A House committee on Wednesday recommended a bill that would limit special elections to two dates a year or on the same days as normally scheduled elections.
House Bill 1402, sponsored by Rep. Justin Gonzales, R-Okolona, is meant to answer the historically low voter turnout at the polls for special elections, which are typically held to raise local taxes, Gonzales told members of the House State Agencies and Governmental Affairs Committee.
"Personally, I really don't care if you pass a sales tax on yourself or not. That's not my concern. My concern is very few people have a say in these, actually show up and express their concerns, when you have these at odd times," Gonzales said. "I think that's why you see so many of them pass when they're held on odd days. Only the people who are supportive of it actually show up and vote."
The bill passed the committee on a voice vote with audible dissents from several lawmakers.
Representatives of the Association of Arkansas Counties as well as the Arkansas Municipal League spoke in favor of the bill.
Currently, Arkansas law 7-11-304 allows a special election on the second Tuesday of any month except in a month in which a preferential primary, general primary or general election is held.
House Bill 1402 would require a special election date to be set at least 75 days before the poll date. If a special election is called in the same year as a preferential primary or general election, the issue would be included on those ballots.
In an off year, the special election would be held in May or November on the Tuesday after the first Monday.
HB1402 would not apply to elections to fill office vacancies, runoff elections or special elections otherwise required by law.
The bill would allow emergency elections on any date under special circumstances, such as a court ruling that would render the government incapable of performing its duties or obligations; natural disasters; to address an imminent danger to public health and safety; or if delaying the special election would cause a substantial and undue hardship to the governing entity.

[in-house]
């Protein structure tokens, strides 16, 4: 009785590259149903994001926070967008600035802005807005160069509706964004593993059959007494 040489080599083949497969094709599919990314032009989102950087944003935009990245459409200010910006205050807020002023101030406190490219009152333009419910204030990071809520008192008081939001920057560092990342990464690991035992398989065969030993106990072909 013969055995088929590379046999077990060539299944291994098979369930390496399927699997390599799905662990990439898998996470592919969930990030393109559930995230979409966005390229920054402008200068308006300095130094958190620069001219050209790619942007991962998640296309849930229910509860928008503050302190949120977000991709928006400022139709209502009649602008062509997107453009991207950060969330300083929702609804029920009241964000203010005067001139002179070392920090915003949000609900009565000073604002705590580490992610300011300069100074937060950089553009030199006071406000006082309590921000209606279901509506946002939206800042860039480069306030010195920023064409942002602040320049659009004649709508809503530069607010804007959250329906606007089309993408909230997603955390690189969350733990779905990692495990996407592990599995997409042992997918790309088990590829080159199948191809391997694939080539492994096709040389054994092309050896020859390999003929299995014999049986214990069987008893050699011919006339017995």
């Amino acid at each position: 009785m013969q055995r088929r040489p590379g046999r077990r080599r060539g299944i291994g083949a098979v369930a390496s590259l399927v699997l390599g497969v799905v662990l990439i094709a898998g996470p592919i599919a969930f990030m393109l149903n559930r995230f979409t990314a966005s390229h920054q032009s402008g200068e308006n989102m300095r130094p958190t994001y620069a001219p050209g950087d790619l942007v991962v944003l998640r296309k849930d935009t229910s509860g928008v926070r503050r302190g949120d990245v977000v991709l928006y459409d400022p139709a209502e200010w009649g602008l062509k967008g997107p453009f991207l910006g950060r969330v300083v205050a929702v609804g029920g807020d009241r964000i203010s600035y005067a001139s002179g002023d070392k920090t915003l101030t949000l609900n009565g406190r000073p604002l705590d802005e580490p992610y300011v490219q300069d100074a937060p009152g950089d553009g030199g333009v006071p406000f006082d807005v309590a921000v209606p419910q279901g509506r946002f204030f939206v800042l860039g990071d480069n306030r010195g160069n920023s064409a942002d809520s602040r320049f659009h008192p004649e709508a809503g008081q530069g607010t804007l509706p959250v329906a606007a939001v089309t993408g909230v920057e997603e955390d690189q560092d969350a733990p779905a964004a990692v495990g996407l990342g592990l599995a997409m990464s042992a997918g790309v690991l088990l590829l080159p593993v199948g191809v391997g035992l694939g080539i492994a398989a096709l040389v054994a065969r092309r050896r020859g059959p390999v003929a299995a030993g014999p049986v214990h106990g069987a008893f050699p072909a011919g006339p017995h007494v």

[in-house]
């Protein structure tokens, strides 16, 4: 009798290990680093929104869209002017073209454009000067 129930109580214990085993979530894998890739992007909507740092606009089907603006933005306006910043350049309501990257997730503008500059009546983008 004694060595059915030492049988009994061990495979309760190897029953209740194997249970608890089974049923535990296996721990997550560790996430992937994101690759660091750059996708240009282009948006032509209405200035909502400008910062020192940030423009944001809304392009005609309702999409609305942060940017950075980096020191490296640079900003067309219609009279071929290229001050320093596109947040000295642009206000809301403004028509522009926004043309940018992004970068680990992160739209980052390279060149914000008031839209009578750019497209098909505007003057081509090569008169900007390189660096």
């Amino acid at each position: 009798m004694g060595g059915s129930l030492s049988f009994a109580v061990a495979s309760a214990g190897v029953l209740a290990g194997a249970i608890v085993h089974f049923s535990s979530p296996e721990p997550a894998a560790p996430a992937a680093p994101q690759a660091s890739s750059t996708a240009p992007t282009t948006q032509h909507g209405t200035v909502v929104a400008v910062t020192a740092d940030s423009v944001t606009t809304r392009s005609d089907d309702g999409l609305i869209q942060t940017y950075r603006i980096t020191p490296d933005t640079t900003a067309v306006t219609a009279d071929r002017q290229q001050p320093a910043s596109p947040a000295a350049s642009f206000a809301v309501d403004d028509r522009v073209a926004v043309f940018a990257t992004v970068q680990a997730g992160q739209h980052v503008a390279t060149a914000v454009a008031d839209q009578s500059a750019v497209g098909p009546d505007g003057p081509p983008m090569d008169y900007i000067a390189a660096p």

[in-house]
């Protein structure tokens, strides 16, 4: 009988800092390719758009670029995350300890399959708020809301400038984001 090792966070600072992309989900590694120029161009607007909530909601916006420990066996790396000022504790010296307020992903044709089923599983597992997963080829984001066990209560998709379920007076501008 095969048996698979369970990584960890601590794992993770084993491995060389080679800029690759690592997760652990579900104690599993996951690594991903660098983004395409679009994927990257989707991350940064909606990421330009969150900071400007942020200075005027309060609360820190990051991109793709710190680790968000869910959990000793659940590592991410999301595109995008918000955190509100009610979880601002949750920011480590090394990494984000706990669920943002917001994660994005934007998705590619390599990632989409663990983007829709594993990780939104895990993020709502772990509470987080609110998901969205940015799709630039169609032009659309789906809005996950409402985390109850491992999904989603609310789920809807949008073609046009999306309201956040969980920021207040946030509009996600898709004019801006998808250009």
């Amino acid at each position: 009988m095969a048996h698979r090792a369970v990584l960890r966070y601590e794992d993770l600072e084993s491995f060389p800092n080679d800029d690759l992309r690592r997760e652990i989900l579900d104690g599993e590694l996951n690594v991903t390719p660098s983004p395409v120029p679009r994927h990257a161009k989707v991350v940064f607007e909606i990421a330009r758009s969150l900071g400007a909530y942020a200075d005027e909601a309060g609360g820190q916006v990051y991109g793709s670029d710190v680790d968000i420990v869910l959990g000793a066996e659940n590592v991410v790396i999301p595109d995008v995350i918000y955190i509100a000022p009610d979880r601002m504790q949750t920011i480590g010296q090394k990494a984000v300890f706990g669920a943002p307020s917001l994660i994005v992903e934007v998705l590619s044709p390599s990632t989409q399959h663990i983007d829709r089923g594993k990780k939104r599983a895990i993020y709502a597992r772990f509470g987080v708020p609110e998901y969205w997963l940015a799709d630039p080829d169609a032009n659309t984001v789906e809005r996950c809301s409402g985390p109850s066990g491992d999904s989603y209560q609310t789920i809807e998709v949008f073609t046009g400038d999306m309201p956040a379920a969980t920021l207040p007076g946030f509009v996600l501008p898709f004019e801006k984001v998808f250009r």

Annual school elections, which have moved from September to either May and November, are not affected by HB1402.
University of Central Arkansas professor Jeremy Horpedahl told the committee that a study he conducted shows that Arkansas' local sales tax special stand-alone elections have had traditionally low turnout -- 19 percent -- and high pass rates -- 76 percent.
Rep. Jamie Scott, D-North Little Rock, brought up the 2013 special election to fund extensive renovation to the Robinson Center in downtown Little Rock.
"I think my concern is something like this might delay economic development," Scott said.
Gonzales countered that HB1402 would give the entities "plenty of time" to plan for a special election should the need arise.
Rep. Andy Davis, R-Little Rock, pointed out that voter turnout was significantly low for that special election, with 6.5 percent of Little Rock's voters turning out.
Rep. Jack Ladyman, R-Jonesboro, said he wasn't convinced controlling the dates of a local election would combat the low voter turnout.
"I've always been opposed to this because I think local cities, libraries, they have a lot of things that they have to consider when they're trying to set a date and vote on whatever the issue is," Ladyman said. "I think the reason the turnout is low is because it's just not at a good time. It never is at a good time. I'm just not convinced that it's going to help the numbers."
Rep. John Payton, R-Wilburn, said HB1402 addresses the issue of voter suppression.
"I think that to hold special elections on the week after Fourth of July or something like that, is intentionally suppressing the vote," Payton said. "I appreciate Rep. Gonzales bringing this forward and I ask you to vote for it because I think a 'No' vote is voting in favor of voter suppression."
A Section on 02/14/2019